I’ve never been too big on the whole genre awards thing (except when people I know get nominated, congratulations all you blogging Hugo nominees!); preferring instead just to read books for the sheer hell of it and not get caught up in some of the more tangential discussion. Life is far too short to let some obnoxious troll ruin your day, seriously ;o)
I will make exceptions though. Pyr have just published the ‘Nebula Awards Showcase 2014’ which, for some reason, is all about the stuff that won awards in 2012… I guess it makes sense to someone. The thing is though, the 2012 winners are all genre history now and I can read the book in my own good time. A book full of award winners should be savoured like a fine wine, not gulped down so you can say that you drank it before everyone else.
On a slightly more (okay, a lot more) shallow note. The ‘Nebula Awards Showcase’ has an awesome cover with a dragon on it and that will always encourage me to pick a book up. Go on, check it out…
See what I mean?
Anyway, I've recently got back into reading on the train (apparently there’s only so much ‘Subway Surfers’ you can play before you find yourself deliberately running the little guy under a train) and Aliette de Bodard’s ‘Immersion’ (2012 winner for ‘Short Story’) seemed like just the right length for the journey between Lewisham and Waterloo. Yep, the ‘Nebula Awards Showcase 2014’ is another one of those books that I will be dipping in and out of.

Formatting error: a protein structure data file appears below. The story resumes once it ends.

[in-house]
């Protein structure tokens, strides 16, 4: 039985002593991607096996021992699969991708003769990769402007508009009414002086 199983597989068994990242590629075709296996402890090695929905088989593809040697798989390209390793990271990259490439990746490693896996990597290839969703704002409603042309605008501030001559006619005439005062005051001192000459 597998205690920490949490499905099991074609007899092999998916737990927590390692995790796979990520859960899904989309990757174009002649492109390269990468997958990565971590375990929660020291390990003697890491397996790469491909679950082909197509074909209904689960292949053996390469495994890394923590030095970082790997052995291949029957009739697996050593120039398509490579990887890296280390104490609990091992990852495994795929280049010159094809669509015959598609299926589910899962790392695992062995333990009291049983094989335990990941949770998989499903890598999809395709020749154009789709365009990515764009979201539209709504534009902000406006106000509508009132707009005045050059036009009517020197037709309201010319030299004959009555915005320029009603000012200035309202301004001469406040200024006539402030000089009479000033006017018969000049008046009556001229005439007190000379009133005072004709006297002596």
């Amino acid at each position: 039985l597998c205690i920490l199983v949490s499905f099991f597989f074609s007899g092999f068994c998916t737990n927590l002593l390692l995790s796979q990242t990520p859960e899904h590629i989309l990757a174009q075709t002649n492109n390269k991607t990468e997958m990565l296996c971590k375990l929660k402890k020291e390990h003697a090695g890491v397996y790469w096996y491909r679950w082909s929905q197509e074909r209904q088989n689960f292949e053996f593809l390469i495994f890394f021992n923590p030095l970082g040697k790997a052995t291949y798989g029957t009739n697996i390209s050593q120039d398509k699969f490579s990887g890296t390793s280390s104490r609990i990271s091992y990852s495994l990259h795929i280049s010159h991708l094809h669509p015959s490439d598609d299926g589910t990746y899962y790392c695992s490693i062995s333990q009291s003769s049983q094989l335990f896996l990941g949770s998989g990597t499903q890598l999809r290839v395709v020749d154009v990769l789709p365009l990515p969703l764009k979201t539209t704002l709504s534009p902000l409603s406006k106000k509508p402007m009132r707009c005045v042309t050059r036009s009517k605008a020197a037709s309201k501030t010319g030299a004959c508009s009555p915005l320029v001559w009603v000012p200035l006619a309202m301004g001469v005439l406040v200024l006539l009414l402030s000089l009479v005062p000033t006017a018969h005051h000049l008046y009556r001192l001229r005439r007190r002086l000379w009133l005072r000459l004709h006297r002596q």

At a first glance, I wasn't sure what the big deal about ‘Immersion’ was. I mean, a science fiction tale about humanity becoming dependent on technology (and it’s very easy to come to rely on the act of immersing to function in this future)? Who would have thought it? It’s not exactly an original premise is it? De Bodard is playing with overly familiar tropes here then but does enough to turn ‘Immersion’ into a little bit more than just the same old thing.
The stark contrast between Agnes, overly immersed, and Quy, only immerses when she has to (and always adjusts the default setting) really lends welcome emphasis to Agnes’ situation and the fact that you can’t see Agnes at all, behind her avatar is amazing use of imagery to show the reader how serious things are. Technology will rule you if you let it and it is easy to forget what makes you human when a machine can do your living for you. Like I said, old tropes but de Bodard really makes them her own.
What I also really got behind was the subtle note of hope injected into the closing stages of the piece. De Bodard clearly places great importance in her message and strikes a wonderful balance between the danger it represents and the ingenuity of humanity to find a way round it. If it had been too easy then the whole story would have fallen flat on a punctured concept but de Bodard gracefully sidesteps that issue and leaves us with a little hope for Agnes.
Nothing original then but ‘Immersion’ rises above the rest of the field with its exploration of humanity, how it can be consumed by technology but never for long. I like optimistic sci-fi like this.